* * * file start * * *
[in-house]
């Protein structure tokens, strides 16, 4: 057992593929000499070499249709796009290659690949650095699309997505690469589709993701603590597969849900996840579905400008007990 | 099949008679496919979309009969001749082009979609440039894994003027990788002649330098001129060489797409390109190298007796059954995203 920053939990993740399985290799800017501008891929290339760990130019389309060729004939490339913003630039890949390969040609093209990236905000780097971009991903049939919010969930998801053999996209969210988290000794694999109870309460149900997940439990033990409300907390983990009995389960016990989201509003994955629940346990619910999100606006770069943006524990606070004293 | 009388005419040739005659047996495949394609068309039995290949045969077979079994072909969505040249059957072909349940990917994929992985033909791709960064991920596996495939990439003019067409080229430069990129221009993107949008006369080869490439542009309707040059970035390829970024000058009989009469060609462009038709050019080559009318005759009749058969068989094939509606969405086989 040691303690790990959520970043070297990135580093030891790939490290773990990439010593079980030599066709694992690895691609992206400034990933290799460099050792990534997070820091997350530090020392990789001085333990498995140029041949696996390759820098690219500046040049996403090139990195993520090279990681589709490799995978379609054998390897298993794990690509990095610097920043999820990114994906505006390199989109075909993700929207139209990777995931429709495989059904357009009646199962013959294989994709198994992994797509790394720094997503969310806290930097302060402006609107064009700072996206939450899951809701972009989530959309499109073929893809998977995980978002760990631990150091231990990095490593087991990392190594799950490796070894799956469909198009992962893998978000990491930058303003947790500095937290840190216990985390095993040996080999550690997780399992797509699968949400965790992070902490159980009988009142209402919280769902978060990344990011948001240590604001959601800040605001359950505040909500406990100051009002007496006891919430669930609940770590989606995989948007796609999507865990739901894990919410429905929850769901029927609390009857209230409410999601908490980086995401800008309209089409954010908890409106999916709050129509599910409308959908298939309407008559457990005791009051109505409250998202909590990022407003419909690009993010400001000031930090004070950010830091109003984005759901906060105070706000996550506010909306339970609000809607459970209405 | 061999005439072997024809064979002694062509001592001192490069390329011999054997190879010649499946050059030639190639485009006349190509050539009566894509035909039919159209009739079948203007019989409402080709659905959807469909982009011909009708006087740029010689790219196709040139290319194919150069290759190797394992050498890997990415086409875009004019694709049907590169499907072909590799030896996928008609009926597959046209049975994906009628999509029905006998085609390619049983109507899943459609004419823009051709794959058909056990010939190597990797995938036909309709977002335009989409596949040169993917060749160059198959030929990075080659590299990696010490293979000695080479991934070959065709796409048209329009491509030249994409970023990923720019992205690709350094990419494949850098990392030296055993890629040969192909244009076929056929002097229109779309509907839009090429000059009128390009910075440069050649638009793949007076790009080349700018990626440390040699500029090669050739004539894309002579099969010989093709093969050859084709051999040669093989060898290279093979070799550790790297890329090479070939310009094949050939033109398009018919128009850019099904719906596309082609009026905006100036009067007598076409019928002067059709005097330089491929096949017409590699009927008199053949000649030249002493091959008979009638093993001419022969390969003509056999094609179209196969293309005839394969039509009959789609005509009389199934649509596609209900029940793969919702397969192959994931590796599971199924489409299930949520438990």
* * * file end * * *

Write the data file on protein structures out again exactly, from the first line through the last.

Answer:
[in-house]
């Protein structure tokens, strides 16, 4: 057992593929000499070499249709796009290659690949650095699309997505690469589709993701603590597969849900996840579905400008007990 | 099949008679496919979309009969001749082009979609440039894994003027990788002649330098001129060489797409390109190298007796059954995203 920053939990993740399985290799800017501008891929290339760990130019389309060729004939490339913003630039890949390969040609093209990236905000780097971009991903049939919010969930998801053999996209969210988290000794694999109870309460149900997940439990033990409300907390983990009995389960016990989201509003994955629940346990619910999100606006770069943006524990606070004293 | 009388005419040739005659047996495949394609068309039995290949045969077979079994072909969505040249059957072909349940990917994929992985033909791709960064991920596996495939990439003019067409080229430069990129221009993107949008006369080869490439542009309707040059970035390829970024000058009989009469060609462009038709050019080559009318005759009749058969068989094939509606969405086989 040691303690790990959520970043070297990135580093030891790939490290773990990439010593079980030599066709694992690895691609992206400034990933290799460099050792990534997070820091997350530090020392990789001085333990498995140029041949696996390759820098690219500046040049996403090139990195993520090279990681589709490799995978379609054998390897298993794990690509990095610097920043999820990114994906505006390199989109075909993700929207139209990777995931429709495989059904357009009646199962013959294989994709198994992994797509790394720094997503969310806290930097302060402006609107064009700072996206939450899951809701972009989530959309499109073929893809998977995980978002760990631990150091231990990095490593087991990392190594799950490796070894799956469909198009992962893998978000990491930058303003947790500095937290840190216990985390095993040996080999550690997780399992797509699968949400965790992070902490159980009988009142209402919280769902978060990344990011948001240590604001959601800040605001359950505040909500406990100051009002007496006891919430669930609940770590989606995989948007796609999507865990739901894990919410429905929850769901029927609390009857209230409410999601908490980086995401800008309209089409954010908890409106999916709050129509599910409308959908298939309407008559457990005791009051109505409250998202909590990022407003419909690009993010400001000031930090004070950010830091109003984005759901906060105070706000996550506010909306339970609000809607459970209405 | 061999005439072997024809064979002694062509001592001192490069390329011999054997190879010649499946050059030639190639485009006349190509050539009566894509035909039919159209009739079948203007019989409402080709659905959807469909982009011909009708006087740029010689790219196709040139290319194919150069290759190797394992050498890997990415086409875009004019694709049907590169499907072909590799030896996928008609009926597959046209049975994906009628999509029905006998085609390619049983109507899943459609004419823009051709794959058909056990010939190597990797995938036909309709977002335009989409596949040169993917060749160059198959030929990075080659590299990696010490293979000695080479991934070959065709796409048209329009491509030249994409970023990923720019992205690709350094990419494949850098990392030296055993890629040969192909244009076929056929002097229109779309509907839009090429000059009128390009910075440069050649638009793949007076790009080349700018990626440390040699500029090669050739004539894309002579099969010989093709093969050859084709051999040669093989060898290279093979070799550790790297890329090479070939310009094949050939033109398009018919128009850019099904719906596309082609009026905006100036009067007598076409019928002067059709005097330089491929096949017409590699009927008199053949000649030249002493091959008979009638093993001419022969390969003509056999094609179209196969293309005839394969039509009959789609005509009389199934649509596609209900029940793969919702397969192959994931590796599971199924489409299930949520438990």